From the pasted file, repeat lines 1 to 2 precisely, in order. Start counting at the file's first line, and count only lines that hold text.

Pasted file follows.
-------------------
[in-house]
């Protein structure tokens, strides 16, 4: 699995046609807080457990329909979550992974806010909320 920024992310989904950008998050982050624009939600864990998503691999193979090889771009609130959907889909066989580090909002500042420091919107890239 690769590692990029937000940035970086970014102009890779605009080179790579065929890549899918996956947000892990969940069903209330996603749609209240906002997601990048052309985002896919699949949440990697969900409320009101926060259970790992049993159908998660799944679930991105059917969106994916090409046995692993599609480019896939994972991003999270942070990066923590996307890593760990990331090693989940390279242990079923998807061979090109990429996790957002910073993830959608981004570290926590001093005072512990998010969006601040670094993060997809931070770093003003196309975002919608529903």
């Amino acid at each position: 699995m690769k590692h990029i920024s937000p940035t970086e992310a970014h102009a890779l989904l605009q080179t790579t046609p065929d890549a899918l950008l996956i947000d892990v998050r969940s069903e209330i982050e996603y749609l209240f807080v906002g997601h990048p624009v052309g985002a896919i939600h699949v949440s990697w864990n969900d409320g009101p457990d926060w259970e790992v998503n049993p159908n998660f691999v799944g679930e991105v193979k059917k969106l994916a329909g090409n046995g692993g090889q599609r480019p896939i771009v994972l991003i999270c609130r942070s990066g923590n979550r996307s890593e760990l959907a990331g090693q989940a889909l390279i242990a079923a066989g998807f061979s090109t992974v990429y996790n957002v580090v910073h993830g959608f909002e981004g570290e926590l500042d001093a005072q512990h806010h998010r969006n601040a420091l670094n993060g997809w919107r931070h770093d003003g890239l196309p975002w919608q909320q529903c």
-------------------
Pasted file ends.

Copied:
[in-house]
């Protein structure tokens, strides 16, 4: 699995046609807080457990329909979550992974806010909320 920024992310989904950008998050982050624009939600864990998503691999193979090889771009609130959907889909066989580090909002500042420091919107890239 690769590692990029937000940035970086970014102009890779605009080179790579065929890549899918996956947000892990969940069903209330996603749609209240906002997601990048052309985002896919699949949440990697969900409320009101926060259970790992049993159908998660799944679930991105059917969106994916090409046995692993599609480019896939994972991003999270942070990066923590996307890593760990990331090693989940390279242990079923998807061979090109990429996790957002910073993830959608981004570290926590001093005072512990998010969006601040670094993060997809931070770093003003196309975002919608529903």